So, yeah, I chased a lot, flew alot and spent a lot with only mild success the last couple of weeks. I did get the Redwing, but lost out on the Whooper Swan and Northern Lapwing on opposite coasts of the country. There had been a Northern Lapwing south of the border in New Hampshire and the same one might have been seen near Lunenburg, NS on March 20 and 21. I dashed to the Toronto Island Airport, hopped a Porter flight to Halifax on the morning of March 22 and drove straight to the Croft Farm where I found a small flock of birders looking at a bird. Was I on time? Was that the lapwing? It was a Killdeer. Just my luck. No lapwing that afternoon or the next day. I once again went home empty handed. Well, not exactly, I didn’t leave my binoculars on the roof of the car and drive off. Though, had I, the Apple AirTag I had attached to the strap would have given me the ability to locate it had the binoculars flown off into a
The irony is both the Whooper Swan and Northern Lapwing stayed for days, even weeks, in their original US locations, and on both occasions when they did cross the border, it was for just a brief enough stay that by the time I got there they were gone. I really can’t keep saying, “just my luck” when I consider all the birds I have seen. But darn it, just my luck! I did, however get 15 species on my travels and a few more at home and sit at 199 species for the year. My next scheduled trip is to British Columbia for a pelagic, but in the meantime I am going to stay local and just do day trips for early migrating songbirds and the occasional duck or raptor.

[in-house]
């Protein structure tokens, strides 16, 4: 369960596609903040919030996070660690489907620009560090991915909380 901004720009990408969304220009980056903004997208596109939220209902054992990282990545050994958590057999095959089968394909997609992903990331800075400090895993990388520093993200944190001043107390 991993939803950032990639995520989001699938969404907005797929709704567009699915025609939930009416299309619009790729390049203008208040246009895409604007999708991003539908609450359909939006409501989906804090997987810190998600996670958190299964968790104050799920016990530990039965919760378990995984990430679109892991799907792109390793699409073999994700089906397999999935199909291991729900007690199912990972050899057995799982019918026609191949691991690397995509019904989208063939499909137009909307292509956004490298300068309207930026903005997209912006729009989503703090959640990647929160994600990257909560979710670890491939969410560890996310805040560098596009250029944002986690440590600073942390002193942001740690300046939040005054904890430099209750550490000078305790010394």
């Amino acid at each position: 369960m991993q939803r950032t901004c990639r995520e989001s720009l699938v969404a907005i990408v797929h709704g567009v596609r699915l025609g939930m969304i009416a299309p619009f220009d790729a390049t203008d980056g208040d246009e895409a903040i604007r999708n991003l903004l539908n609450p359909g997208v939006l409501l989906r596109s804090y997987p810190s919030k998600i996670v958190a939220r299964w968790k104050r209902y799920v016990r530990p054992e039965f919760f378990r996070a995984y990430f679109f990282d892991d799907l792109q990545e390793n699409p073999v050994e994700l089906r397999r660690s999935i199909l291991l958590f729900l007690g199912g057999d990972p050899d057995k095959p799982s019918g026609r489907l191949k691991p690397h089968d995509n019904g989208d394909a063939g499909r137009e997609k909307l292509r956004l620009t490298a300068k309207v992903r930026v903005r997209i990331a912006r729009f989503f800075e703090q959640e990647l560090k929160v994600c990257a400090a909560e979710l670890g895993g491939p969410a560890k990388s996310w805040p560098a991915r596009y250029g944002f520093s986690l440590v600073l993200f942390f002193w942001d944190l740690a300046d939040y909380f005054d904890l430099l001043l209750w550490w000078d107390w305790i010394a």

On the binoculars front, I went to Wild Birds Unlimited in Guelph, Ontario to pick out a new pair for binoculars. I had a fine set from Tract Optics, that I lost, but I decided that when it came to customer service, having a local vendor to to go to was the better choice. With all other brands of binoculars, no matter how good, if they are in need of service you will have to send them in and maybe be without them for couple of weeks. With Vortex Canada being an hour from home, in Guelph Ontario, I can literally drop by and have have my optics serviced while I wait. I have brought my spotting scope in several times, due to my own misfortune of having them tip over and land in sand. They never seem to land on soft grass. Just my luck!
It took a few days to add a new species after returning from my east-west-east coast travels, but the first one was the expected arrival of American Woodcocks at my local patch, the D’Aubigny Creek Wetlands, just a short walk from my front door. If you walk the trial at dusk you can hear them call and occasionally see the males fancy courtship flights. Seeing them in light well enough to photograph them is rare. Later in the summer, though, once the babies are fledged, they can be seen taking the young ones out for early morning walks on the trail. The photos below are from last summer.
Species 198 was a Blue-winged Teal down in Long-point Provincial Park. It is only an hour south and the birding there is almost always grand. It was a rainy, windy and chilly day. I drove through several weather fronts, including a snow storm with white out conditions, but by the time I arrived, the snow had turned to rain, the clouds parted and I was soon birding in bright sunshine. Such is the weather in Ontario in the spring. I found a pair of Blue-winged Teal in a little pond along with a large variety of duck species. At one point, I a flock of over one hundred Northern Pintail and Green-winged Teal took to spectacular flight.
Species 199 was a Great Egret in Hamilton on tiny Lake Jojo.
My goal was to hit 200 species before April 1 and with the egret, I am now one away. As I type, I am waiting for my car at the Ford dealership while they change out my winter tires,(I hope not too soon, as there was freezing rain this morning), and get a much needed oil change, considering all the mileage,(kilometerage?), I have put on the my Ecosport this year. I can see through the windows of the waiting room, where they have a lovely and free coffee machine, that the weather is breaking and the temperature is rising, so perhaps #200 is just around the corner.